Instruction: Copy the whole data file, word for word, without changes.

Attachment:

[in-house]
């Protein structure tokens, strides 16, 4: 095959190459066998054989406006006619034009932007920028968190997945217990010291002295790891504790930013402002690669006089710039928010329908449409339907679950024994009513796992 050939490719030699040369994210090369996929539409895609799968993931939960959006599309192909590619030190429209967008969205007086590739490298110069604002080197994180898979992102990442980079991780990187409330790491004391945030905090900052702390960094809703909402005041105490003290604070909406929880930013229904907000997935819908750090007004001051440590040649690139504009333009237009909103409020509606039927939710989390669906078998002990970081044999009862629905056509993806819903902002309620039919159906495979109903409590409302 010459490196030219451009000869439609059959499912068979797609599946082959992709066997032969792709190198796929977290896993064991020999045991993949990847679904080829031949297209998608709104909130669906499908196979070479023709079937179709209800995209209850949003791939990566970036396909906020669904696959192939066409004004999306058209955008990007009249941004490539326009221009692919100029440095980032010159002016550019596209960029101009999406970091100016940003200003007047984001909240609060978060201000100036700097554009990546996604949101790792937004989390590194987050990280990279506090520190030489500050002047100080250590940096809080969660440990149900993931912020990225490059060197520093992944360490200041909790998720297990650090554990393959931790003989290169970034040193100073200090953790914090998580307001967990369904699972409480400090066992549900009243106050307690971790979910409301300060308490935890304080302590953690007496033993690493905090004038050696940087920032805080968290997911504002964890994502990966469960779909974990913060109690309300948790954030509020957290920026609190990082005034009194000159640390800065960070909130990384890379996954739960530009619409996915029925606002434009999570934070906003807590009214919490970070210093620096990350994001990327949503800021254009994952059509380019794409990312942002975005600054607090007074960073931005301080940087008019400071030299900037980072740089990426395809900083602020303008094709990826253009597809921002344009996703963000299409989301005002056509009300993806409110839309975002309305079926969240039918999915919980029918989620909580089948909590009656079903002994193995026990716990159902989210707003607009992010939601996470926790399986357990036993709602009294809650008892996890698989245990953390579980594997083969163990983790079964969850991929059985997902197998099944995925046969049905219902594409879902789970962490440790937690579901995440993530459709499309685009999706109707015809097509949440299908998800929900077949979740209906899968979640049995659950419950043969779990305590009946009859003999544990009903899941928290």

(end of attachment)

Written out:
[in-house]
């Protein structure tokens, strides 16, 4: 095959190459066998054989406006006619034009932007920028968190997945217990010291002295790891504790930013402002690669006089710039928010329908449409339907679950024994009513796992 050939490719030699040369994210090369996929539409895609799968993931939960959006599309192909590619030190429209967008969205007086590739490298110069604002080197994180898979992102990442980079991780990187409330790491004391945030905090900052702390960094809703909402005041105490003290604070909406929880930013229904907000997935819908750090007004001051440590040649690139504009333009237009909103409020509606039927939710989390669906078998002990970081044999009862629905056509993806819903902002309620039919159906495979109903409590409302 010459490196030219451009000869439609059959499912068979797609599946082959992709066997032969792709190198796929977290896993064991020999045991993949990847679904080829031949297209998608709104909130669906499908196979070479023709079937179709209800995209209850949003791939990566970036396909906020669904696959192939066409004004999306058209955008990007009249941004490539326009221009692919100029440095980032010159002016550019596209960029101009999406970091100016940003200003007047984001909240609060978060201000100036700097554009990546996604949101790792937004989390590194987050990280990279506090520190030489500050002047100080250590940096809080969660440990149900993931912020990225490059060197520093992944360490200041909790998720297990650090554990393959931790003989290169970034040193100073200090953790914090998580307001967990369904699972409480400090066992549900009243106050307690971790979910409301300060308490935890304080302590953690007496033993690493905090004038050696940087920032805080968290997911504002964890994502990966469960779909974990913060109690309300948790954030509020957290920026609190990082005034009194000159640390800065960070909130990384890379996954739960530009619409996915029925606002434009999570934070906003807590009214919490970070210093620096990350994001990327949503800021254009994952059509380019794409990312942002975005600054607090007074960073931005301080940087008019400071030299900037980072740089990426395809900083602020303008094709990826253009597809921002344009996703963000299409989301005002056509009300993806409110839309975002309305079926969240039918999915919980029918989620909580089948909590009656079903002994193995026990716990159902989210707003607009992010939601996470926790399986357990036993709602009294809650008892996890698989245990953390579980594997083969163990983790079964969850991929059985997902197998099944995925046969049905219902594409879902789970962490440790937690579901995440993530459709499309685009999706109707015809097509949440299908998800929900077949979740209906899968979640049995659950419950043969779990305590009946009859003999544990009903899941928290």